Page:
Necessity of ending US blockade of Cuba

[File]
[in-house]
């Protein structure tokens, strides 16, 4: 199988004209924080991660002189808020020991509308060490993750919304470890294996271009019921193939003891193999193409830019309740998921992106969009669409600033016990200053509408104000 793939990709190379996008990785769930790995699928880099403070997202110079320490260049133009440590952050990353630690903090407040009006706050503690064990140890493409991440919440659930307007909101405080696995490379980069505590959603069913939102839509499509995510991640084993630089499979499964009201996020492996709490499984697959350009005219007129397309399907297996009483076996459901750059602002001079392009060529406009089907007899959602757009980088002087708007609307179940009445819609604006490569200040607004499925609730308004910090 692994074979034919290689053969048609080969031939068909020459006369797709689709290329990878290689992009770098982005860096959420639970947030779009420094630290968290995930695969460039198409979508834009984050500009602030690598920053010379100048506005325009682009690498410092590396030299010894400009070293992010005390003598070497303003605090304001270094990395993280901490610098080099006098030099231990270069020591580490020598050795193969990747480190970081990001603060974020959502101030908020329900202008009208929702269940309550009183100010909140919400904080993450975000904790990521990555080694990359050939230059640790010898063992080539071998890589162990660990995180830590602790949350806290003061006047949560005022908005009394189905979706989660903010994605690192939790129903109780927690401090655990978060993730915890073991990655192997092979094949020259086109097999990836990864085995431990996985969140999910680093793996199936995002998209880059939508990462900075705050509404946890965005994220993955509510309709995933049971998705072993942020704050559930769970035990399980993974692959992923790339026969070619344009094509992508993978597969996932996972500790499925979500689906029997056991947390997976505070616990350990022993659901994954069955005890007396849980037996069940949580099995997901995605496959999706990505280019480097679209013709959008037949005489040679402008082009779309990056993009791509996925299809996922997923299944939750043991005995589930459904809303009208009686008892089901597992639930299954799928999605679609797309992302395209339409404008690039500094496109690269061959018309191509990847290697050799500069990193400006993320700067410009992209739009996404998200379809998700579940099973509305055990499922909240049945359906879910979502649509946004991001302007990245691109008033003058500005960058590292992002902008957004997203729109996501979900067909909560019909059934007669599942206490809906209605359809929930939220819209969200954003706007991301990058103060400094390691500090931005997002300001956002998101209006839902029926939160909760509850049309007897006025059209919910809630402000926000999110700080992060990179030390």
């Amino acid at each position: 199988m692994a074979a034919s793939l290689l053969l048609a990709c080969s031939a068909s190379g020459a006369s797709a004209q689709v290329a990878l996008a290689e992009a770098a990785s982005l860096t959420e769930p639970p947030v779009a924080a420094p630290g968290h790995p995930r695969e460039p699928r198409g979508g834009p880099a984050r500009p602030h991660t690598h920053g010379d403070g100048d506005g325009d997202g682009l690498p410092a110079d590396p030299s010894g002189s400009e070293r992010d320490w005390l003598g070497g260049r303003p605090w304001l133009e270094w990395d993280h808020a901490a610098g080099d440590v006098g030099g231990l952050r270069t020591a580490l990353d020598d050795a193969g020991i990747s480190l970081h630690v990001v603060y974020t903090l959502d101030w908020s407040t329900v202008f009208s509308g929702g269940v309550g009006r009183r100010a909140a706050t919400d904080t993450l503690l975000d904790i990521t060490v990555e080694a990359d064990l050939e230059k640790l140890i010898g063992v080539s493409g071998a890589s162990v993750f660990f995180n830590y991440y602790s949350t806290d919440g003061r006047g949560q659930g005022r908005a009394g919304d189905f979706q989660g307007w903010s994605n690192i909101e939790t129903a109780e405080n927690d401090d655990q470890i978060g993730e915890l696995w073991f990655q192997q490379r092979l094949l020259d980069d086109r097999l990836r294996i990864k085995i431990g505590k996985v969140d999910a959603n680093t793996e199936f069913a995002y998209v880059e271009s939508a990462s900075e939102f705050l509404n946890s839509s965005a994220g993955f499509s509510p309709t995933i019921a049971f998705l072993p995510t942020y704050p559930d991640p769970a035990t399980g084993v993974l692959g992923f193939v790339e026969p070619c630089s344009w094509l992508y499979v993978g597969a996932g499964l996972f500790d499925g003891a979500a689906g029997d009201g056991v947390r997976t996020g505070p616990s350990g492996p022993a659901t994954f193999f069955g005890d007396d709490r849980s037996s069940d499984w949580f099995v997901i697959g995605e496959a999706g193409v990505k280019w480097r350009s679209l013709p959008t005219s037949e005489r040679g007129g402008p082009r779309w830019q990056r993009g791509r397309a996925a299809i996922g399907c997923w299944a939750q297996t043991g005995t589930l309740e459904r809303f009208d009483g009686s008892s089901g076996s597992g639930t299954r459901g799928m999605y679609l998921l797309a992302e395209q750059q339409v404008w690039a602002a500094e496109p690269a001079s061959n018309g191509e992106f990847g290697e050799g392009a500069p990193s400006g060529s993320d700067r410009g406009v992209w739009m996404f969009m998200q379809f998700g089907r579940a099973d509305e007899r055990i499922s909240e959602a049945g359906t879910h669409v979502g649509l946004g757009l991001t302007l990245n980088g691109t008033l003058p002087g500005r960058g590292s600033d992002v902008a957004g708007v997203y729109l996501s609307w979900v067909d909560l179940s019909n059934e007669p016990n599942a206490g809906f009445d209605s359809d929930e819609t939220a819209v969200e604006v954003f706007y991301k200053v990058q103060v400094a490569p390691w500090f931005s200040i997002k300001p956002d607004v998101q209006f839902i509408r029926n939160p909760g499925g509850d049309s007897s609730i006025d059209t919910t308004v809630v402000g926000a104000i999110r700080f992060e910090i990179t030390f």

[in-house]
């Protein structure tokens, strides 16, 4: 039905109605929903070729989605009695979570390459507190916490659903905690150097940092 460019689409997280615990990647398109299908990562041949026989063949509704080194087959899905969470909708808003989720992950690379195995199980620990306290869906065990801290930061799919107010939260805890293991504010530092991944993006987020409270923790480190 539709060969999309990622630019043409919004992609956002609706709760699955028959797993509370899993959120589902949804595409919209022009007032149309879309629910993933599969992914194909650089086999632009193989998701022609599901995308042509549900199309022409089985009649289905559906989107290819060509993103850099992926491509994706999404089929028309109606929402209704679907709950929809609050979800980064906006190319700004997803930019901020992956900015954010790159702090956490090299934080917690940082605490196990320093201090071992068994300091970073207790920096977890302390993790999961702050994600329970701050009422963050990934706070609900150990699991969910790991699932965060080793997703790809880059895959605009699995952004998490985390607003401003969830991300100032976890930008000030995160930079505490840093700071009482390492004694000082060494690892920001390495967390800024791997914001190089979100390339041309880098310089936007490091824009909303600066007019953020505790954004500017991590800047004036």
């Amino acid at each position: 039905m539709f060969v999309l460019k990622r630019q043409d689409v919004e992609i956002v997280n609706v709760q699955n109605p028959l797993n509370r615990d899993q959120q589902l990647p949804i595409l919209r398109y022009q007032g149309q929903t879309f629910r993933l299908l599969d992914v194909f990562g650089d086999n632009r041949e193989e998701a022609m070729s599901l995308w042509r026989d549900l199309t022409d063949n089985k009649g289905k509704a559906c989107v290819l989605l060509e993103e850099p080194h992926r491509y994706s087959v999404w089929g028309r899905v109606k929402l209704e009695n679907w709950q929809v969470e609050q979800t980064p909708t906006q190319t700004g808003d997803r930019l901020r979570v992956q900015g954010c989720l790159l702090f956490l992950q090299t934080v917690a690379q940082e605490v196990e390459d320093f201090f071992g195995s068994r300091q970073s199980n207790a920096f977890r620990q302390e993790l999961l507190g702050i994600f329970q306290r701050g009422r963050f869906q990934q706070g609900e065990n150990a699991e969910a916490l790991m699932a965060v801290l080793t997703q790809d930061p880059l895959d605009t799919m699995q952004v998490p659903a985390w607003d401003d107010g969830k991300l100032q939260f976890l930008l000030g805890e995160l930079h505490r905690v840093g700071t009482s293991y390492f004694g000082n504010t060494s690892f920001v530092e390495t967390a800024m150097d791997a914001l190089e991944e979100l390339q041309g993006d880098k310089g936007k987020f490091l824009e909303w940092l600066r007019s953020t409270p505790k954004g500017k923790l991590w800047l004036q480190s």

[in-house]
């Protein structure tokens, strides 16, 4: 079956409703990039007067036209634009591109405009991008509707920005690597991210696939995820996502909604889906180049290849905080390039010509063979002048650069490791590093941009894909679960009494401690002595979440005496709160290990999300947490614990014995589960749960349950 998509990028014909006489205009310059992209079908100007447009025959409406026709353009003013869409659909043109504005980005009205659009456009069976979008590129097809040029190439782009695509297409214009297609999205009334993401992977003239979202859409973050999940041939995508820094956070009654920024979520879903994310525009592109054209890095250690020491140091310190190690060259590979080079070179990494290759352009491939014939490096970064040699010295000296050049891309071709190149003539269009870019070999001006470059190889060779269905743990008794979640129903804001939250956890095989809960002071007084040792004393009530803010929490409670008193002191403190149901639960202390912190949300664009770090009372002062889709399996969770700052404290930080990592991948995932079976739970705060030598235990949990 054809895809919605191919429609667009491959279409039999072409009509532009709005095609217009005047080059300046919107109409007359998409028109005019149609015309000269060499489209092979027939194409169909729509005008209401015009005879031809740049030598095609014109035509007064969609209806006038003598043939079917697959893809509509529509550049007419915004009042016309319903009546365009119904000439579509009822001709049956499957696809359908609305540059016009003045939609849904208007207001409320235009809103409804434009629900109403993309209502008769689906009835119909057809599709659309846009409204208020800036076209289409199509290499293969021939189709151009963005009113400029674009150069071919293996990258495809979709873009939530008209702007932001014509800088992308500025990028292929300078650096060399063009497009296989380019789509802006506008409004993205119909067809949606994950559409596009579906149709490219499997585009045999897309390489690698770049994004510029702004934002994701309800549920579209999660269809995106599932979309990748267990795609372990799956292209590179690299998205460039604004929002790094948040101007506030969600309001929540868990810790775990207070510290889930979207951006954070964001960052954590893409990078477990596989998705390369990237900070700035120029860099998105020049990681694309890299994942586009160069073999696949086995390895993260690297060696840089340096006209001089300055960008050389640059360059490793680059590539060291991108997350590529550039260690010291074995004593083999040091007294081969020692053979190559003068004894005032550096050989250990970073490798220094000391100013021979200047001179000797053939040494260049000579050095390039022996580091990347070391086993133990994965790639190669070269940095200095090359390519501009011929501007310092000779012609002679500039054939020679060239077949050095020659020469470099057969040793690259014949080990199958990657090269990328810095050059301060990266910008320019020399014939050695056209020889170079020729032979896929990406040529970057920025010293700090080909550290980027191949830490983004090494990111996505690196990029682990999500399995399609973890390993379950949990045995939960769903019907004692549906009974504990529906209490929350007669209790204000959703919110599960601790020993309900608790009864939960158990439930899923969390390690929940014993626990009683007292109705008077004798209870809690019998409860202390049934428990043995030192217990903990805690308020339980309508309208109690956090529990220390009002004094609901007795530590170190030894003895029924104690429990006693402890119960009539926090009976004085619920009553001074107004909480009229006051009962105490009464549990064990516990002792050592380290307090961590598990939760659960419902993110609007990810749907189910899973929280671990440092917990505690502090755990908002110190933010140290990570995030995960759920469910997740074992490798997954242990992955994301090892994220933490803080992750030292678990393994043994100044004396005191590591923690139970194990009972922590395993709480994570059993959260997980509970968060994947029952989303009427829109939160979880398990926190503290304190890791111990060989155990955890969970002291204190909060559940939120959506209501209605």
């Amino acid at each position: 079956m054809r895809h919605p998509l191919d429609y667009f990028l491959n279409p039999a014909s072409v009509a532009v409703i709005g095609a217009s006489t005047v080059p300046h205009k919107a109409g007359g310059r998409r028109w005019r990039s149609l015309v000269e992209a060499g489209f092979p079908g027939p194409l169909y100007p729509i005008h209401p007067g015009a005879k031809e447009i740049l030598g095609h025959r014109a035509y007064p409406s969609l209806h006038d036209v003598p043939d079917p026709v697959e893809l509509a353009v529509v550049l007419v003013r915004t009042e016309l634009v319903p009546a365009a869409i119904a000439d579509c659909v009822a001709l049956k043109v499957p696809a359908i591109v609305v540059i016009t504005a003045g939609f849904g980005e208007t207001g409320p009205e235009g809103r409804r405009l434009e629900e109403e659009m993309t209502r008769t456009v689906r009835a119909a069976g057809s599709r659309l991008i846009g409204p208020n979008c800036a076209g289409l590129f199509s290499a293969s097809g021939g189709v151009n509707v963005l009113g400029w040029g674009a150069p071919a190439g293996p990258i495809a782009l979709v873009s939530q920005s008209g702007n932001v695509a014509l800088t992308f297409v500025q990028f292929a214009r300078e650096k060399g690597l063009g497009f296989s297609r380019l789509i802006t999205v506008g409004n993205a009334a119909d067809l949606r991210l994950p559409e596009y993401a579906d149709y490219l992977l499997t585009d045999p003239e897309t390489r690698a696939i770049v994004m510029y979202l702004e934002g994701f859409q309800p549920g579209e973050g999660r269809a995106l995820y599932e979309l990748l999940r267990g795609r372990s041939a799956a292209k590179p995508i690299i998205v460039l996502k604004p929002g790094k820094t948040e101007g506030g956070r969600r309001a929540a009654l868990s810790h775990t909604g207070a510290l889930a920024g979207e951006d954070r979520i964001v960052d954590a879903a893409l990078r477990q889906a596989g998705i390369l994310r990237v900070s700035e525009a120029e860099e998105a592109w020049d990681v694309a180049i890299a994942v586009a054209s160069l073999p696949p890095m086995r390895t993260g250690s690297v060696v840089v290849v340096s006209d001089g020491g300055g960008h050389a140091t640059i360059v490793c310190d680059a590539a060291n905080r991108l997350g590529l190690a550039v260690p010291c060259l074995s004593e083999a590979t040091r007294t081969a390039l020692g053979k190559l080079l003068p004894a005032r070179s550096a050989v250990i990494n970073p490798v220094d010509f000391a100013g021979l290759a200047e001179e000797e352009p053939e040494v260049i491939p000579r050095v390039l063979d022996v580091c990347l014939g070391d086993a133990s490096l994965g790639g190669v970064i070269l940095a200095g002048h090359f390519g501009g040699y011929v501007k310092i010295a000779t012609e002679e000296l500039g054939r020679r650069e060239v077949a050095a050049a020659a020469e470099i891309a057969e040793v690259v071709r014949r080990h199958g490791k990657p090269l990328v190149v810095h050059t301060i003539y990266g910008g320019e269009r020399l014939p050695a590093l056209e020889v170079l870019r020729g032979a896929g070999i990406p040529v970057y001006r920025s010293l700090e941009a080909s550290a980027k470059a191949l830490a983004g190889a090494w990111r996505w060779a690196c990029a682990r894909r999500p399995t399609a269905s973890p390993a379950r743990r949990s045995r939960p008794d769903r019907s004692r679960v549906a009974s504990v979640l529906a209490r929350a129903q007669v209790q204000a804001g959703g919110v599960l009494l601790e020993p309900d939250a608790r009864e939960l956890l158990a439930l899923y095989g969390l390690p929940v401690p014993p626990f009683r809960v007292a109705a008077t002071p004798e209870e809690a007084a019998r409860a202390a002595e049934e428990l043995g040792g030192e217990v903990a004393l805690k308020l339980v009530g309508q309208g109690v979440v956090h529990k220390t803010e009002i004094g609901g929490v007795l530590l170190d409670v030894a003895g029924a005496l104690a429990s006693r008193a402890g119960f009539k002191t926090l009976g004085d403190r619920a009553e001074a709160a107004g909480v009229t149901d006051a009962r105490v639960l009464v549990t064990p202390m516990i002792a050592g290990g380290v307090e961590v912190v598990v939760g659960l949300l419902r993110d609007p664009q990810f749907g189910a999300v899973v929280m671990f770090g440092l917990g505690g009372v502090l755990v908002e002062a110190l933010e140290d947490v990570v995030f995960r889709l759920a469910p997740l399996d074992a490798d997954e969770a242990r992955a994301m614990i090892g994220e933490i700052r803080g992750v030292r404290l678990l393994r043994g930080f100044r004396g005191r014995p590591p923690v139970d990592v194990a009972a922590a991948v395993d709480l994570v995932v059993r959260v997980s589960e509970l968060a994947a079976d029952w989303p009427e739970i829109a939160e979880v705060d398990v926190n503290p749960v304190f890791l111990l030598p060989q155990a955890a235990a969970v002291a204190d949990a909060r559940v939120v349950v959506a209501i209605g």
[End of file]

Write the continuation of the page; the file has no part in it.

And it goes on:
On November 4, the United Nations General Assembly will be voting on the Resolution titled "Necessity of ending the economic, commercial and financial embargo imposed by the United States of America against Cuba". Cuba has presented such a resolution for 12 consecutive years. Last year, 173 Member States voted in favour, three against (including the United States) and four abstained. This confirms a near-total rejection by the international community of the US Administration's genocidal policy towards Cuba and of the implementation of the Helms-Burton Act and other extra-territorial legislation that contravene the UN Charter, the principles of International Law and the rules governing economic, trading and financial relations among States. The draft submitted to the Secretary General of the UN points out that the so-called embargo imposed on Cuba by the United States Government has lasted for more than four decades. The so-called blockade has the aim of subjugating through hunger and disease a people that claims nothing more than its full right to self-determination and to defend its sovereignty, well-being and dignity. It is a massive, flagrant and systemic violation of the Cuban people's human rights, particularly of the rights to health and food, which causes serious humanitarian consequences, the Resolution says. Cuba points out that the present, extreme right-wing, Republican government has increased its hostility and prohibitions against Cuba to unprecedented levels, ignoring the demands of the international community. An overwhelming and growing majority within the US society itself supports a change in policy. The Resolution lists as evidence of the US's behaviour: * the repeated and baseless accusations portraying Cuba as a threat: * the increase in illegal radio and television broadcasts to Cuba; * the growth in US funding for internal subversion; * the encouragement of hijackings of vessels and aircraft and the non-compliance with bilateral agreements on migration; * the links of President George W Bush with the Miami-based mafia of Cuban origin which helped him avoid a recount at the elections; * the decision to appoint and promote Cuban-born officials hostile to Cuba to key US government posts in the field of national security; and * the announcement of the review of the policy on Cuba with the aim of tightening restrictions and the consistently threatening discourse implying that military acting against Cuba was not discarded. Despite legislation to the contrary, the White House is determined to veto any legislative attempt to facilitate visits of its citizens to Cuba alleging: "it is essential to maintain sanctions and travel restrictions to deny economic resources to Cuba", it said. The sale of some food products to Cuba should not be seen as a more flexible approach by the US administration. On the contrary, the complex procedures and the enormous structure of restrictions associated to these sales, ignore and run contrary to international trade norms. All purchases have to be paid in cash, as neither private nor public credits are allowed; and transportation of merchandise bought by Cuba has to be made in non-Cuban vessels. Furthermore, US companies are not allowed to purchase Cuban products. The extra-territorial Torricelli and Holmes-Burton Acts, in addition to breaching the sovereignty of third party States and International Law, have caused further severe damage to the Cuban economy over the last ten years. Every sector in the Cuban economy has suffered. The Resolution notes that "Of the US$685 million losses in Cuba's foreign trade in 2002, as a result of the sanctions, US$178.2 million (26%) was directly attributable to the extra-territorial aspect of US policy". "The so-called embargo has seriously affected all Cuba's economic and social sectors. Preliminary studies have proved that, as regards only the economic impact, the total of Cuba's economic losses during more than four decades of embargo, may already exceed US$72 billion. "There are numerous examples of the difficulties faced by the educational system as a result of the so-called embargo. Thus, the nation's purchasing power to import means and resources for Cuban schools has fallen by 25-30% since the early 1990s, as a result of having to be acquired from remote markets and sometimes at higher prices. "Agriculture, a sector whose development is key to food production and, hence, to raise nutritional standards for the Cuban people, suffered losses due to the US so-called embargo totalling US$108.5 million. "For all these reasons, Cuba expects that the international community overwhelmingly reaffirms, once more, its condemnation to this policy and renews its request to put an end to this 'economic, commercial and financial embargo maintained by the United States government against Cuba'".